The Madrid Protocol: More of a Slow-Burning Plodder than a Taut Thriller
Back in 2013, we wrote an article about the Madrid Protocol, the treaty that regulates the international trade mark registration system. We expressed the view that it was high time that South Africa joined this ever-growing club of nations. We expressed the hope that it would happen soon. It’s now mid- 2019 and... well we’re still waiting. We’re told that accession to the Madrid Protocol is imminent.
The Madrid Protocol has been in the news of late. First, because Canada has joined, bringing the total membership close to 120. But also because there’s speculation that Brazil is very close to joining, perhaps before the end of the year. Once Brazil joins, South Africa will be the only BRICS country that isn’t a member of the Madrid Protocol – China, India and Russia have been members for some time.
South Africa is already the odd man out in Southern Africa, as its immediate neighbours are all members: Botswana, Eswatini, Lesotho, Mozambique, Namibia and Zimbabwe. Not only are our neighbours all members, but so are these other African countries: Algeria, Egypt, Gambia, Ghana, Kenya, Liberia, Madagascar, Malawi, Morocco, Rwanda, Sao Tome, Sierra Leone, Sudan, Tunisia and Zambia. As are all the countries that belong to the OAPI , which is itself a member and provides protection in the following countries: Benin, Burkina-Faso, Cameroon, Central African Republic, Chad, Republic of Congo, Equatorial Guinea, Gabon, Guinea, Guinea-Bissau, Ivory Coast, Mali, Mauritania, Niger, Senegal, Togo and the Union of the Comoros.
In an article entitledMadrid Protocol: The Road to Madrid, IP lawyer Robert Daniel Shores suggests that, although Brazil has toyed with the idea of joining the Madrid Protocol for many years, it was the recent economic crash in the country that gave the whole thing fresh impetus (this has a certain resonance here). Shores says that the economic pain persuaded the Brazilian authorities to set about improving the performance of the Brazilian registry, to make sure that it would be able to examine trade mark applications within the 18 month-period required by the Madrid Protocol.
So, what will change when South Africa does finally become a member of the Madrid Protocol? Well, things will certainly change quite significantly for international companies who see South Africa as a viable market. At present, any foreign company wishing to sell goods or services in South Africa needs to seek a South African trade mark registration if it wants to ensure that it has exclusivity. Once South Africa joins the Madrid Protocol, however, this will no longer be necessary. The foreign company will be able to simply include South Africa in the list of countries that it wishes to cover in an International Registration (“IR”). The IR will be filed with the World Intellectual Property Office (“WIPO”) in Geneva. WIPO will, in turn, notify the South African authorities of the request for protection in South Africa, and the South African authorities will then have a period of 18 months to notify WIPO of any objections (for example prior rights). If there is no objection, the IR will be valid in South Africa.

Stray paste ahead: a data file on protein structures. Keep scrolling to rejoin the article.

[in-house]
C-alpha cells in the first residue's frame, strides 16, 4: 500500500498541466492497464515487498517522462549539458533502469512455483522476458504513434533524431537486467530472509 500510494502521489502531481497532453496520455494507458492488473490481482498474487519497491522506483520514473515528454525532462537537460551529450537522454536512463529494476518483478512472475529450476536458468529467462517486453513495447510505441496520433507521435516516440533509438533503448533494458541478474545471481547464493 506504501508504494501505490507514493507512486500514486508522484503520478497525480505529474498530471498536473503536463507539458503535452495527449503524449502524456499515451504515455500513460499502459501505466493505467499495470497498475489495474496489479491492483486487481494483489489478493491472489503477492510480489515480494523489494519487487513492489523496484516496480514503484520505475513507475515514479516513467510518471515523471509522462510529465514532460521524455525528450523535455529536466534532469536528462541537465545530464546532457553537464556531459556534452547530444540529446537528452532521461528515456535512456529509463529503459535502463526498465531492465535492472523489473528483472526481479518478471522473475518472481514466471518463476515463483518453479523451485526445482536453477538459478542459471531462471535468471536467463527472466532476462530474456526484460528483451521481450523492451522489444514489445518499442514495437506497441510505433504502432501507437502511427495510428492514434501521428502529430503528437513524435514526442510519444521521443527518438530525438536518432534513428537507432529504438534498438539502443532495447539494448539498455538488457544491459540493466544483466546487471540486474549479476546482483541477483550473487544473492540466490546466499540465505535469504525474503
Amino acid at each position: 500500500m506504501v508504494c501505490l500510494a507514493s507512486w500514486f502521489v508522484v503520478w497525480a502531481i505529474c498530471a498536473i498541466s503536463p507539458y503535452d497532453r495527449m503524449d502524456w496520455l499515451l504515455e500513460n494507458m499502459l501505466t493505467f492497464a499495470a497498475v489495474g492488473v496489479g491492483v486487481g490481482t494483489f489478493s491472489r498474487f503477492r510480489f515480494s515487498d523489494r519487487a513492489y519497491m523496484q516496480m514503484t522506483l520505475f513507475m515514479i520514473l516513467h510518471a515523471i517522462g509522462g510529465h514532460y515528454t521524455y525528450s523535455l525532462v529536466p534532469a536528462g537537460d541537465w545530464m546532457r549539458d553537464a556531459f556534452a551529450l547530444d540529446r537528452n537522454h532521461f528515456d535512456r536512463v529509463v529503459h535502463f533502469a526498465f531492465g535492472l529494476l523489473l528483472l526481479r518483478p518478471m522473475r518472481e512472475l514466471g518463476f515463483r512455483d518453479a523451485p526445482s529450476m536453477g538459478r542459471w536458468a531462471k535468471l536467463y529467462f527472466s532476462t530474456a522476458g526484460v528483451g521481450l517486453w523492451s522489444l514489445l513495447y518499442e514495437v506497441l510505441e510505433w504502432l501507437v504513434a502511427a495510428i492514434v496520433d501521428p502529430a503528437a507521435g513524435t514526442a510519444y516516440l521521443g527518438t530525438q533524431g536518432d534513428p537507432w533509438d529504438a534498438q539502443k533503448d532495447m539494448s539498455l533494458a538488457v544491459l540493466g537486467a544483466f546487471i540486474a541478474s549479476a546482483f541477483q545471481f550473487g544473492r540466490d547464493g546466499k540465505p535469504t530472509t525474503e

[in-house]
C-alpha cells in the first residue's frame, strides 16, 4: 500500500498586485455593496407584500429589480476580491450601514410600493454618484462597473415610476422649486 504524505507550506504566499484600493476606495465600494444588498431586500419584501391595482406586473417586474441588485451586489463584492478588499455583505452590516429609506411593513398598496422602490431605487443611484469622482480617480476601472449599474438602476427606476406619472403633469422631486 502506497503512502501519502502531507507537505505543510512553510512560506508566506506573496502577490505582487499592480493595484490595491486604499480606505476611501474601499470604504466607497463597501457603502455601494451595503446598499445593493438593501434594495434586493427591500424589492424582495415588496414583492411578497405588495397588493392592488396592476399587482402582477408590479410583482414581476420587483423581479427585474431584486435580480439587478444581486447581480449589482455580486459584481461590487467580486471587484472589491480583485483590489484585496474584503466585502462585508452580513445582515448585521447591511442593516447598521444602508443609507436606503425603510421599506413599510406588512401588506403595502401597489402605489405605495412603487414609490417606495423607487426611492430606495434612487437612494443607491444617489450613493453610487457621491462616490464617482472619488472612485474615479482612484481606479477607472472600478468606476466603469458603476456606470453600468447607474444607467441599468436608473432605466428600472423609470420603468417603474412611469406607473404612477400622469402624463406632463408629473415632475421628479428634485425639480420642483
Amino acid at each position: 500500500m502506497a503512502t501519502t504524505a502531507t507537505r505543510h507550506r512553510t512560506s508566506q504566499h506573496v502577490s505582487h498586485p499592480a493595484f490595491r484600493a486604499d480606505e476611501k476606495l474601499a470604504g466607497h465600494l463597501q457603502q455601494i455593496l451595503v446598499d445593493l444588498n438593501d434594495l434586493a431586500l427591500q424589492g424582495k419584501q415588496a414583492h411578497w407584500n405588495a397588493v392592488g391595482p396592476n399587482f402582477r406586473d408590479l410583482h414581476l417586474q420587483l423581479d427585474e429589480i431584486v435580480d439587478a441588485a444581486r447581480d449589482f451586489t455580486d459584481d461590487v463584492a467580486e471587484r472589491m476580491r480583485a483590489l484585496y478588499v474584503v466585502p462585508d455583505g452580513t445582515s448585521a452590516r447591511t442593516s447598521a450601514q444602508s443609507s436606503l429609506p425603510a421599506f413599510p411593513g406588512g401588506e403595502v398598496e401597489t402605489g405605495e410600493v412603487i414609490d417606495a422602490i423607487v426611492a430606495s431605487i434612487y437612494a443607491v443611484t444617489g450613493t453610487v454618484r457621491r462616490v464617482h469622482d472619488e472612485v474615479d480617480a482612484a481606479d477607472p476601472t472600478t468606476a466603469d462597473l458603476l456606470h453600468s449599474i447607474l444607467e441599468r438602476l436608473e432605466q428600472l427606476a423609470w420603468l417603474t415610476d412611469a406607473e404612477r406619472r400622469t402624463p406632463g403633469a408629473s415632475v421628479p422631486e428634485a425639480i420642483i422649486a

Things will change for South African companies too. South African companies who wish to export their goods or services will no longer need to seek trade mark registrations in all those countries where they want to do business. They too will be able to file an application for an IR that covers those countries that are of interest to them. Assuming that there are no objections, the IR will then cover all those countries. Instead of having multiple foreign registrations to renew, there will simply be one. Belonging to the Madrid Protocol should simplify administration and bring about significant cost savings.
There is a perception that the people who are most likely to be negatively affected by South Africa joining the Madrid Protocol are the South African lawyers who specialise in trade marks. The thinking goes like this: foreign companies will no longer need to get South African trade mark registrations and, therefore, no longer need to use South African trade mark attorneys – the whole IR process will be managed from abroad, most likely by foreign lawyers. The other side of the coin, of course, is that South African trade mark lawyers will have a far greater involvement when it comes to South African companies seeking trade mark protection abroad. But South Africa is, of course, more of an importer of trade marks than an exporter. So, it seems that South African lawyers perhaps stand to lose more than they stand to gain.
But this thinking does overlook a number of things. Local lawyers will remain necessary for trade mark clearance exercises. They will need to be appointed to deal with objections raised against IRs by the South African Registry. They will be required for the opposition and other contentious work. They will be required for all trade mark matters that go beyond registration – licensing, commercialisation, valuation, litigation, anti-counterfeiting. They will play a far greater role with foreign trade mark protection for South African companies. And, if the cost of foreign protection abroad does indeed go down because of the Madrid Protocol, perhaps South African companies may eventually protect many more trade marks abroad than they do now.
Swings and roundabouts.
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